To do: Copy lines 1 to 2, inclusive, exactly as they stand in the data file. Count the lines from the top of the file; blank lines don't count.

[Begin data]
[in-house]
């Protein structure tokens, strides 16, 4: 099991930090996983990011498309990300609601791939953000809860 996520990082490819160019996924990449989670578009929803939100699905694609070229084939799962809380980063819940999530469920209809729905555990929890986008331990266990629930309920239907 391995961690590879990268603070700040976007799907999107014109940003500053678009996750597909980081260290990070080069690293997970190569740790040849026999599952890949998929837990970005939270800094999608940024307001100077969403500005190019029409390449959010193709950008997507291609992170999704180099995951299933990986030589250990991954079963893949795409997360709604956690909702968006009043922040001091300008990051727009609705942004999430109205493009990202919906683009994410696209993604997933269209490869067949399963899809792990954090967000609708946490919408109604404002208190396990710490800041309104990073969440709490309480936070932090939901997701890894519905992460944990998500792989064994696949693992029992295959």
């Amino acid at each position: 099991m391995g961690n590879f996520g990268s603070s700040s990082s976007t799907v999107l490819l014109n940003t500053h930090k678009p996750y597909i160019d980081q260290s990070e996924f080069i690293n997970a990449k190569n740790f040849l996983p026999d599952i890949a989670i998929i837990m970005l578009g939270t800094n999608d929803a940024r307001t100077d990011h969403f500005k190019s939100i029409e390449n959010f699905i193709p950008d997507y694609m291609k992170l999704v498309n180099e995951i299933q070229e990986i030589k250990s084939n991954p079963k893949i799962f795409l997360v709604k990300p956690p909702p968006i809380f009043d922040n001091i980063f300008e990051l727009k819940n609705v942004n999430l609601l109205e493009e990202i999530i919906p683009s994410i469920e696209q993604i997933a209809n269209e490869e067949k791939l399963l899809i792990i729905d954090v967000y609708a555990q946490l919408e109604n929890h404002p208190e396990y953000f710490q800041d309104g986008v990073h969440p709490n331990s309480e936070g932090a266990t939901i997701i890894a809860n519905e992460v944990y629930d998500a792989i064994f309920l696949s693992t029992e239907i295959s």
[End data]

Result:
[in-house]
């Protein structure tokens, strides 16, 4: 099991930090996983990011498309990300609601791939953000809860 996520990082490819160019996924990449989670578009929803939100699905694609070229084939799962809380980063819940999530469920209809729905555990929890986008331990266990629930309920239907 391995961690590879990268603070700040976007799907999107014109940003500053678009996750597909980081260290990070080069690293997970190569740790040849026999599952890949998929837990970005939270800094999608940024307001100077969403500005190019029409390449959010193709950008997507291609992170999704180099995951299933990986030589250990991954079963893949795409997360709604956690909702968006009043922040001091300008990051727009609705942004999430109205493009990202919906683009994410696209993604997933269209490869067949399963899809792990954090967000609708946490919408109604404002208190396990710490800041309104990073969440709490309480936070932090939901997701890894519905992460944990998500792989064994696949693992029992295959």